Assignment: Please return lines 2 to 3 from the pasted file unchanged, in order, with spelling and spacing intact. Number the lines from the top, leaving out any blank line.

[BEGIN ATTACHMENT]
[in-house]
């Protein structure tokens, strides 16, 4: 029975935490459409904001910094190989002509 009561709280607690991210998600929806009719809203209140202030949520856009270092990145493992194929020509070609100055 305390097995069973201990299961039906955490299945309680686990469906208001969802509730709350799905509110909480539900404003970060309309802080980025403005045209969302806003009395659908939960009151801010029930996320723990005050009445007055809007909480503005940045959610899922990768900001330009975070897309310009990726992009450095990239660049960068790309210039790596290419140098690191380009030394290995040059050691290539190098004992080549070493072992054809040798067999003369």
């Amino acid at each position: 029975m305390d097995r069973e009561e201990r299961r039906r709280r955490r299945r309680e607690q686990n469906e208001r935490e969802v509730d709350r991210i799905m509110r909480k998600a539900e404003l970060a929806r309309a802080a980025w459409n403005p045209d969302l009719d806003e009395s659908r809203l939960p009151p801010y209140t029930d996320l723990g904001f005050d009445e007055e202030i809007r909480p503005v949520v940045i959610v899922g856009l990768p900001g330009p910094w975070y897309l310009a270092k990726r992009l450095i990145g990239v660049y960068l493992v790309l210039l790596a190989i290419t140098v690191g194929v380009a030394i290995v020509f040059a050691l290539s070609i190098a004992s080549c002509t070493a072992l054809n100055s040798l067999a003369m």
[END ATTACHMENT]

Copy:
């Protein structure tokens, strides 16, 4: 029975935490459409904001910094190989002509 009561709280607690991210998600929806009719809203209140202030949520856009270092990145493992194929020509070609100055 305390097995069973201990299961039906955490299945309680686990469906208001969802509730709350799905509110909480539900404003970060309309802080980025403005045209969302806003009395659908939960009151801010029930996320723990005050009445007055809007909480503005940045959610899922990768900001330009975070897309310009990726992009450095990239660049960068790309210039790596290419140098690191380009030394290995040059050691290539190098004992080549070493072992054809040798067999003369």
């Amino acid at each position: 029975m305390d097995r069973e009561e201990r299961r039906r709280r955490r299945r309680e607690q686990n469906e208001r935490e969802v509730d709350r991210i799905m509110r909480k998600a539900e404003l970060a929806r309309a802080a980025w459409n403005p045209d969302l009719d806003e009395s659908r809203l939960p009151p801010y209140t029930d996320l723990g904001f005050d009445e007055e202030i809007r909480p503005v949520v940045i959610v899922g856009l990768p900001g330009p910094w975070y897309l310009a270092k990726r992009l450095i990145g990239v660049y960068l493992v790309l210039l790596a190989i290419t140098v690191g194929v380009a030394i290995v020509f040059a050691l290539s070609i190098a004992s080549c002509t070493a072992l054809n100055s040798l067999a003369m």